Misty looks like she could be on the cover of some funny birthday card.
(Happy 9th birthday Trevor…and early wishes to Toby! His 3rd birthday is tomorrow!)
Thanks to Philip & Amy!
Sadly, as a breed, Shelties have very high maintenance teeth. They need to be brushed and cleaned on a regular basis; yet so many Sheltie owners never notice this important health issue.
Imagine how your teeth would feel you could not brush them. Tarter would quickly build up and decay would begin on one or more teeth. Your gums would become inflamed and sore. As the decay advanced, it would eat away at your teeth…down to the roots.
Long before this point, us humans would have run to the dentist because of the pain. But a Sheltie cannot tell you what hurts; so it goes unnoticed. Soon, the decaying tooth (or teeth) and gums will become infected. Once the infection gets a good hold in your Sheltie’s mouth, THEN it starts to smell bad. An infected mouth can smell terrible! This is the point at which many people start to tease your dog about having “bad breath”. You don’t worry too much, because everyone has bad breath “sometimes”. Right?
Simply put: If your Sheltie has lingering bad breath, he needs to be seen by your vet. A tooth infection is one of the leading causes of kidney failure and a host of other medical problems in dogs.
Canine dental disease in dogs occurs as a result of the buildup of tartar, sometimes referred to as “calculus”. Tartar develops when plaque (a sticky colorless film that consists of bacteria, mucus and food) remains on the teeth for too long. The long-term effects can lead to periodontal diseases, such as gingivitis or periodontitis.
Gingivitis is as an inflammation of the gums. If left untreated, the gums will become infected and eventually recede, exposing the root of the tooth. Ouch! If this is left untreated, it will progress to a type of dental disease known as periodontitis. If you have allowed your Sheltie’s teeth to get to this point, it is likely that they will need a vet to professionally clean their teeth, and/or extract the infected teeth. Then, you will likely need to give your Sheltie antibiotics to knock out the infection. Once your Sheltie has clean, healthy teeth…. it is YOUR job to keep them that way.
Best ways to reduce & eliminate dental disease in your Sheltie:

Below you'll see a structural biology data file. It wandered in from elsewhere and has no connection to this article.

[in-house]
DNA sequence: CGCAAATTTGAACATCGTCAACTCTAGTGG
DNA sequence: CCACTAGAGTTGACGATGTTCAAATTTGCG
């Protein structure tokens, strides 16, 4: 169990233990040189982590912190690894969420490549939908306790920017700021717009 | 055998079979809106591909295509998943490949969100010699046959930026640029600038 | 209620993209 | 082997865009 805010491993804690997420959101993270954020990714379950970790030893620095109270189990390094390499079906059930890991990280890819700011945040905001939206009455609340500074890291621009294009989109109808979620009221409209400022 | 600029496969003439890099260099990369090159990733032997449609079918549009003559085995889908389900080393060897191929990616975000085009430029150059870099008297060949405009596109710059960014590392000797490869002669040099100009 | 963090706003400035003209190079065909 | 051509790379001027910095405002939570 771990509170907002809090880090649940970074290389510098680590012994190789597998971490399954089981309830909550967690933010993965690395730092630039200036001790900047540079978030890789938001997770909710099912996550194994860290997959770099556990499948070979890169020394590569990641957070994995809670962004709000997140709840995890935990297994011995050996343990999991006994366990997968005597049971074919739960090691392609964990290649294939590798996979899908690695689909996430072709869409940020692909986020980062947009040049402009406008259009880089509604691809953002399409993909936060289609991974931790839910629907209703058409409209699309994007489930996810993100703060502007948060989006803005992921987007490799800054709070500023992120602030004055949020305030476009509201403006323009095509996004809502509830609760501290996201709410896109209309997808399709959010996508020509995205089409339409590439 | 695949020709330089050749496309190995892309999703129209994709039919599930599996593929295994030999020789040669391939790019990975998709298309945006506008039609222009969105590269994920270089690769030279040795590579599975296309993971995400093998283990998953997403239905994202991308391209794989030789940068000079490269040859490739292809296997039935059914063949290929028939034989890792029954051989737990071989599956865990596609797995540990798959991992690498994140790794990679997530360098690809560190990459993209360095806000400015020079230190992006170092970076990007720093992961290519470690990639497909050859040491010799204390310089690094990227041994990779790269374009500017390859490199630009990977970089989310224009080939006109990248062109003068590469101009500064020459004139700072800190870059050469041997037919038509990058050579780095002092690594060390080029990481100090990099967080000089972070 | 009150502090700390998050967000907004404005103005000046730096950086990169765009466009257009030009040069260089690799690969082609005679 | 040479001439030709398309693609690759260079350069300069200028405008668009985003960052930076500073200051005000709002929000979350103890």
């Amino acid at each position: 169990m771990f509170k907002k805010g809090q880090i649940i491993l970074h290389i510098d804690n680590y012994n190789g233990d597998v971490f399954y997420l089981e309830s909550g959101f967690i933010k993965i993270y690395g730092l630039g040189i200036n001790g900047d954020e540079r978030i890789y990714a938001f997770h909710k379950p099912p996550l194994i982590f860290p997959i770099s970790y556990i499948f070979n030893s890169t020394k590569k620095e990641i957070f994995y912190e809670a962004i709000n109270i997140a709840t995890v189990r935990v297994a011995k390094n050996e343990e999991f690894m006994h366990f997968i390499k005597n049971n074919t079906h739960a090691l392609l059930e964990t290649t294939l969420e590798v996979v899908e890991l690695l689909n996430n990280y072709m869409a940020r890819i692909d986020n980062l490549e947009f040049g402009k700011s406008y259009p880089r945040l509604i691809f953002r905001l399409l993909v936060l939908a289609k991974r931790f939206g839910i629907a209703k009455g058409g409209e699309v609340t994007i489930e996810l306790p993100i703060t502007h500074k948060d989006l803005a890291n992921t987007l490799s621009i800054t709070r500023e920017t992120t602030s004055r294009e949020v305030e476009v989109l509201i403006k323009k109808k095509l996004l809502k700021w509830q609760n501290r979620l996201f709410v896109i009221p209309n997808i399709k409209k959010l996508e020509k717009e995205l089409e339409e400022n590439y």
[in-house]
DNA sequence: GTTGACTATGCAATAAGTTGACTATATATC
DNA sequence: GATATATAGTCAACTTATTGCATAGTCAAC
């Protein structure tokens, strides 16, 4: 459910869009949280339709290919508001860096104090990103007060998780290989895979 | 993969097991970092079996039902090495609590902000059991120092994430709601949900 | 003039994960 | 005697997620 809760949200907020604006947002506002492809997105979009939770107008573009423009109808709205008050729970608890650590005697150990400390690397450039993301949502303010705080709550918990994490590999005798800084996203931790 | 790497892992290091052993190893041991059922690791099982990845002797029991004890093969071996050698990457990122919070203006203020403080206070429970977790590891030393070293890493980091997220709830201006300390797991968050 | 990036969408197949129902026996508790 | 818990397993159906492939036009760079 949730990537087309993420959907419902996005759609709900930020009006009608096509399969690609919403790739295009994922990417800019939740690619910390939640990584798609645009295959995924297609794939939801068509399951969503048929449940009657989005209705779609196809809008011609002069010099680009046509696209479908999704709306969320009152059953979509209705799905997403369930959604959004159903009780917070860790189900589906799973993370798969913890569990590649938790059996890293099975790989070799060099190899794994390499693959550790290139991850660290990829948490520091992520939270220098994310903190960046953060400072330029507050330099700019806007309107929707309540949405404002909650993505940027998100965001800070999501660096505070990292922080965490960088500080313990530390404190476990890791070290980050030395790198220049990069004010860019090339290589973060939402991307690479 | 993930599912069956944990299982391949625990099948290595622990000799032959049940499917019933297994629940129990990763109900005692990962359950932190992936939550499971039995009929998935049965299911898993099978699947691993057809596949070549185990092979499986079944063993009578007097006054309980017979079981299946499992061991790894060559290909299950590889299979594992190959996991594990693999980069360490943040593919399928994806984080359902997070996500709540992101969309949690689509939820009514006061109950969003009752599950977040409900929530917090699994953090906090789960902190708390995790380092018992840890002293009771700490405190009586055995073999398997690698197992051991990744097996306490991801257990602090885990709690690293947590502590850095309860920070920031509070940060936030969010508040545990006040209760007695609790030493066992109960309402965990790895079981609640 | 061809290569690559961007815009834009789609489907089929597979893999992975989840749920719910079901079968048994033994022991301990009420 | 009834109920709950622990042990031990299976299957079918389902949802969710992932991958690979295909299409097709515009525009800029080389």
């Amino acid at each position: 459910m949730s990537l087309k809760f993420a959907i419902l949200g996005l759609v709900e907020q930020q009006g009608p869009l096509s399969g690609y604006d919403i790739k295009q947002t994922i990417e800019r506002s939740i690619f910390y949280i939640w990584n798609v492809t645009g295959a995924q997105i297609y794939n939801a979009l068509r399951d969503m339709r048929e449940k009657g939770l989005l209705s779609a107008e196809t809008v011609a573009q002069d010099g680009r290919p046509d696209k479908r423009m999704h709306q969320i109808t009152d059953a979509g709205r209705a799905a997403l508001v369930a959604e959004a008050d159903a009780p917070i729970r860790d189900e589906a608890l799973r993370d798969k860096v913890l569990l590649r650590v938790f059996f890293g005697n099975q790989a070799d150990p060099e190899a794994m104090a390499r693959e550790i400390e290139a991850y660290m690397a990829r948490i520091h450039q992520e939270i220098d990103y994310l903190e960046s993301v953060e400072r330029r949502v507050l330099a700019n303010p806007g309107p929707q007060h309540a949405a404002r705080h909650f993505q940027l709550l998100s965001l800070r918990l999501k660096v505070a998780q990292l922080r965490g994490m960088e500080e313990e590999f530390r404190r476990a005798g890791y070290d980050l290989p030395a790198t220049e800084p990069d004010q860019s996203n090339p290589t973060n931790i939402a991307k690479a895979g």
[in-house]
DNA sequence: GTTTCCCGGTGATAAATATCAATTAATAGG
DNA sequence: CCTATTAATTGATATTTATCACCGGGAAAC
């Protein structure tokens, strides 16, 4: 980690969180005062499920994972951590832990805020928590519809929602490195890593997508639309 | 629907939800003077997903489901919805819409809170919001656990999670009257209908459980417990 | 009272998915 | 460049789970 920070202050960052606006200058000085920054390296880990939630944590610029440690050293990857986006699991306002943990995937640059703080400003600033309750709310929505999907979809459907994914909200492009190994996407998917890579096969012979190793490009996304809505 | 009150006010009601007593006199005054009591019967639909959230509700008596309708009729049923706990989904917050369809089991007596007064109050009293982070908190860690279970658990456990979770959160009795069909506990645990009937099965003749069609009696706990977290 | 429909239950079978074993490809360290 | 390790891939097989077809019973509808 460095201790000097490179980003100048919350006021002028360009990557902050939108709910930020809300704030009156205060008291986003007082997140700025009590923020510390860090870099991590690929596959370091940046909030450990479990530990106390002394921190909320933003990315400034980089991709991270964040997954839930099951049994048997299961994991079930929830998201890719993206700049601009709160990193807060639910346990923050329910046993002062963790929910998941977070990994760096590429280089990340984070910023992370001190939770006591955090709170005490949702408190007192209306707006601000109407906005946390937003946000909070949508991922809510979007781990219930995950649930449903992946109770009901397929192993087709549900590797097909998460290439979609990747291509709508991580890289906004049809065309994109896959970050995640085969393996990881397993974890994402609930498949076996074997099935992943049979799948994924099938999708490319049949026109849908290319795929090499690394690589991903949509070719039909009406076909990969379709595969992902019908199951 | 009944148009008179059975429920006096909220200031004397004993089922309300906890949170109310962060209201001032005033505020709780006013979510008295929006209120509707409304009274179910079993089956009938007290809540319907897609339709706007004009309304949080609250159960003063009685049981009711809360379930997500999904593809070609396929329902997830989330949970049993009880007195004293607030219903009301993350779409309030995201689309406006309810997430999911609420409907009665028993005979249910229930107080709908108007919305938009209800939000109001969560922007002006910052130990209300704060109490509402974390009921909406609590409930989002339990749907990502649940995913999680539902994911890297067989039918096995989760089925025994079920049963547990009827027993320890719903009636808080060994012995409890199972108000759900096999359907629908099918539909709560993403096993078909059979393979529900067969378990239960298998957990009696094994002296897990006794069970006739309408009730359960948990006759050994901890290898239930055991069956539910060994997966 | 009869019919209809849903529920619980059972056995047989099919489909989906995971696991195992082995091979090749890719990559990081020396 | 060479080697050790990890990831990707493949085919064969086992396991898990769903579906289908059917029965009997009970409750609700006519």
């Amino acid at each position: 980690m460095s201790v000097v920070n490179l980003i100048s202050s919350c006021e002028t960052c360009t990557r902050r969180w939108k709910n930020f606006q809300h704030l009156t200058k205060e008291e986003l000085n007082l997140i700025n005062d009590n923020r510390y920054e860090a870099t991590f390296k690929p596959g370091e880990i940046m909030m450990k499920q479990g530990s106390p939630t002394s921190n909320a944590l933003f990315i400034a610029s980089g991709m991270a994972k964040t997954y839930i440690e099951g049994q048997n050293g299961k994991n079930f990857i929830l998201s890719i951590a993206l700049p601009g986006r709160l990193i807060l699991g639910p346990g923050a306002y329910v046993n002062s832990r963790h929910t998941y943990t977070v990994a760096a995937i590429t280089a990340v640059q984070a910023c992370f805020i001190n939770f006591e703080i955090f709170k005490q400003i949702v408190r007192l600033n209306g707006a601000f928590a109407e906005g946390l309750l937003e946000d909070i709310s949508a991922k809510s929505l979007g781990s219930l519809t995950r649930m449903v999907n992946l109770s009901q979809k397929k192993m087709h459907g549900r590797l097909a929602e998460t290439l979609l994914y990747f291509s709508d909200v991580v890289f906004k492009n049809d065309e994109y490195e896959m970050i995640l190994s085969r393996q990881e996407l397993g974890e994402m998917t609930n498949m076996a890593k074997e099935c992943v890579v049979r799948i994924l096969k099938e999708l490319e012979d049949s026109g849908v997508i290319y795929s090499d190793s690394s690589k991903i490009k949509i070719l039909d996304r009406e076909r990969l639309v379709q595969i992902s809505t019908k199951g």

- Check your Shelties teeth weekly.
- Brush & scrape the tarter off at least once per week.
- Have your vet check your Shelties teeth (at minimum) yearly.
- Feed dry crunchy high quality dog food & treats.
Soft dog food and treats are not good choices for maintaining healthy teeth. There is some controversy as to whether or not hard dog foods can act as an abrasive and remove already existing tartar. But at the very least, dogs who eat hard foods are less prone to dental disease than those who eat soft, moist, canned or table foods. Hard foods are less likely to adhere to the teeth and lodge beneath the gums, causing tartar buildup to develop at a less rapid rate than softer foods. Rawhide or milk bones are preferable for the same reason.
How to recognize if your Sheltie has dental problems:
- Foul smelling “doggy breath” indicates the presence of bacteria in the mouth.
- The appearance of yellow or brown deposits, known as calculus, usually appearing at the gum line, is another sign of dental disease in dogs.
- Red, rather than pale pink gums.
- The beginning of gingivitis is indicated by a red line at the base of the gums.
- Rounded edges, rather than pointed edges, where the gum meets the tooth, are another indicator.
- Pus, loose teeth and severe sensitivity of the mouth indicate the later stages of dental disease.
Clean, healthy adult teeth and gums.
Bright red gum line, tarter build up. Painful? Bad Breath?You bet!
This dog needs vet care.
This case could be called abuse.
Dental disease in dogs can lead to much more serious consequences, if not treated properly. Once bacteria gets into the blood stream and circulates, any number of additional medical conditions can develop. Circulation of bacteria can lead to organ damage. If left unchecked, dental disease in dogs can and will lead to a shorter life span for your dog.
As domesticated dogs cannot be self-sufficient, it is up to us to educate ourselves in dog teeth cleaning and dog dental care so that we can take proper care of our Shelties.
In our next installment, we will talk about the proper way to clean your Sheltie’s teeth.
Excerpts & photos courtesy of Central IL Sheltie Rescue.
Thanks to Linda for the closeup of Maxx’s nose!